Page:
Saying ‘yes’ proved to be the right answer. It’s what pushed Marsha Martin into a rewarding career for twenty-some years and counting.
Asked to host a grand-opening party for a major international company, with more than 600 guests expected to attend, there was only one answer that came to mind for Marsha.
“Sure, absolutely we can do that,” she said at the time.
It wasn’t until the meeting had concluded and Marsha was on her way home that reality set in.
“What did I just agree to do? I was absolutely in a panic for about a week. I had never organized something bigger than a birthday party or a family reunion.”
It’s a risky approach to a business deal, but it has proven to be a blueprint for success.
Two massive tents, one for food and drink and the other for fun and games, were set up in the company’s parking lot. Saskatchewan’s premier at the time was the headlined guest speaker. Interactive sports games kept the guests entertained. The food was delicious and drinks were plentiful.
“It was a roaring success. We had such a great time,” Marsha said of the event. “That was the turning point. That’s when I realized I could do this. I could host a big event and do it quite well.”
Marsha has since been asked to help organize lavish functions for numerous members of the British royal family, including Queen Elizabeth II, during their visits to Saskatchewan.
In 2005, she was part of the team handling internal and external communications for a royal visit to Saskatoon.
What does that entail? Memos to the media kept reporters and newsrooms in the loop on the royals’ schedule and Marsha served as the liaison for media at all public events. She was the go-between for the royal’s team and the local ground staff at the host facilities and for the RCMP, who assisted with security.
The royal visits were the most visible events. But it was the 100-year anniversary party for the Saskatchewan Urban Municipalities Association (SUMA) that garnered the greatest number of guests.
More than 1,200 delegates gathered in Saskatoon for a week-long celebration. The MCC team took care of all logistics like hotel and hospitality rooms, transportation to and from host facilities and booking tours of local tourist hotspots, among many other intricate details that couldn’t be overlooked.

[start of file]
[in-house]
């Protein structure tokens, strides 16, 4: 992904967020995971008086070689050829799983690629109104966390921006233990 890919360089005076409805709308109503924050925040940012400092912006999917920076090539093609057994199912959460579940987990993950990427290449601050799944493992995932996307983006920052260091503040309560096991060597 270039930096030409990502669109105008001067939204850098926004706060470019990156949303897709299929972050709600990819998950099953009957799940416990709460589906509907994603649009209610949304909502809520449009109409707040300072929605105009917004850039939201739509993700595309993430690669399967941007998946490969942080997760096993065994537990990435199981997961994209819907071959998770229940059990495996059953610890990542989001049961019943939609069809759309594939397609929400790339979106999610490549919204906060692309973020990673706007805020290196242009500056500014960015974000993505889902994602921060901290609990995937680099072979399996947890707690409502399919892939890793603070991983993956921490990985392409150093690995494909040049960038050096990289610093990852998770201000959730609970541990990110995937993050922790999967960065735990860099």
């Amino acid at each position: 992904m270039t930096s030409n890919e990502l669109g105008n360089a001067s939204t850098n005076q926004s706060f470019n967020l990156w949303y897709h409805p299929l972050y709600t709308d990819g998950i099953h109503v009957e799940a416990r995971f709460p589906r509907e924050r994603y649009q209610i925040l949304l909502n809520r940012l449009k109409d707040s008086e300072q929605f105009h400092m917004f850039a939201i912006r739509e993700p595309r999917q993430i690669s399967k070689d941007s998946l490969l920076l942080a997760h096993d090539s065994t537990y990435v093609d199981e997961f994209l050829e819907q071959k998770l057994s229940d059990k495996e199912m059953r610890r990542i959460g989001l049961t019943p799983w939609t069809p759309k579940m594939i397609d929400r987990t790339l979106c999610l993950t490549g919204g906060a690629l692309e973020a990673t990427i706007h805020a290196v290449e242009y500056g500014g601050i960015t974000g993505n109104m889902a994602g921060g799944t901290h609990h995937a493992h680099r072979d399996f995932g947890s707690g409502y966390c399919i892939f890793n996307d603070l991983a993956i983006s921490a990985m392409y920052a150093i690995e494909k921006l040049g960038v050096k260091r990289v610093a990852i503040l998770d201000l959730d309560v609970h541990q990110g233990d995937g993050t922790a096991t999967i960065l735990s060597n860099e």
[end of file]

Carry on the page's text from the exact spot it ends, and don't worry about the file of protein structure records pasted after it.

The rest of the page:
Other major events Marsha has helped organize include Kenroc Building Materials’ 50-year anniversary, a year-long event hosted at several Kenroc locations across western Canada; a uranium consultation tour that made numerous stops across Saskatchewan; the opening of the Mother Baby Unit at Regina’s General Hospital and three of Casino Regina fundraising events at the Show Lounge.
“We’re very good at what we do,” Marsha said. “I honestly can’t think of an example where we’ve had something go horribly wrong.”
What’s the secret to her success? Well, it’s not a secret as much as it is a laser focus on the master plan.
“Of the top five things you need to have, the top four would be the MCC team working the details, details, details and details. Scheduling needs to be broken down to the minute, especially when it comes to the royals.
“The only thing people see is the end result – the nicely-set tables, the food, the decorations, a sound system or video display. It looks like it’s so easy to do. But for many of these projects, we’re looking at 100 hours or more of time that goes into doing the details.”
And if you’ve ever had the pleasure of meeting Marsha, you immediately learn by her kindness and warmth that she always aims to please. But what does she get out of hosting all of these elaborate soirees?
“It’s at the end the night when the emcee wishes everyone a good night and you know everything has been done right and that everything went smoothly. It’s the most intense feeling of satisfaction. It just puts the biggest smile on my face and it reminds me that I love what I do.”